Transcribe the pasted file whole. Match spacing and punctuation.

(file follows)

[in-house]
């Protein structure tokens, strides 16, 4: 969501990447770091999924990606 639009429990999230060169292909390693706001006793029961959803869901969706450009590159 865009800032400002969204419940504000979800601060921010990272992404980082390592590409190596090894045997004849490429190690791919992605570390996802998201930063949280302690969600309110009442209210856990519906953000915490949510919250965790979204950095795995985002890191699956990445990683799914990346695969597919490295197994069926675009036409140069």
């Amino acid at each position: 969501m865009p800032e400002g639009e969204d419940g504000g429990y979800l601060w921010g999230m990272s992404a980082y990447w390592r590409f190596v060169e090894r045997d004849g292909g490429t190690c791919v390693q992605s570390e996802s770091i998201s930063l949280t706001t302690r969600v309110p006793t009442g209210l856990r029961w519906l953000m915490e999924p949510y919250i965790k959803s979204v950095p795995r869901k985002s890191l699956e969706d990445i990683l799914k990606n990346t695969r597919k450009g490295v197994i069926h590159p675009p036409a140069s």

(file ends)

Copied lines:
[in-house]
């Protein structure tokens, strides 16, 4: 969501990447770091999924990606 639009429990999230060169292909390693706001006793029961959803869901969706450009590159 865009800032400002969204419940504000979800601060921010990272992404980082390592590409190596090894045997004849490429190690791919992605570390996802998201930063949280302690969600309110009442209210856990519906953000915490949510919250965790979204950095795995985002890191699956990445990683799914990346695969597919490295197994069926675009036409140069």
């Amino acid at each position: 969501m865009p800032e400002g639009e969204d419940g504000g429990y979800l601060w921010g999230m990272s992404a980082y990447w390592r590409f190596v060169e090894r045997d004849g292909g490429t190690c791919v390693q992605s570390e996802s770091i998201s930063l949280t706001t302690r969600v309110p006793t009442g209210l856990r029961w519906l953000m915490e999924p949510y919250i965790k959803s979204v950095p795995r869901k985002s890191l699956e969706d990445i990683l799914k990606n990346t695969r597919k450009g490295v197994i069926h590159p675009p036409a140069s």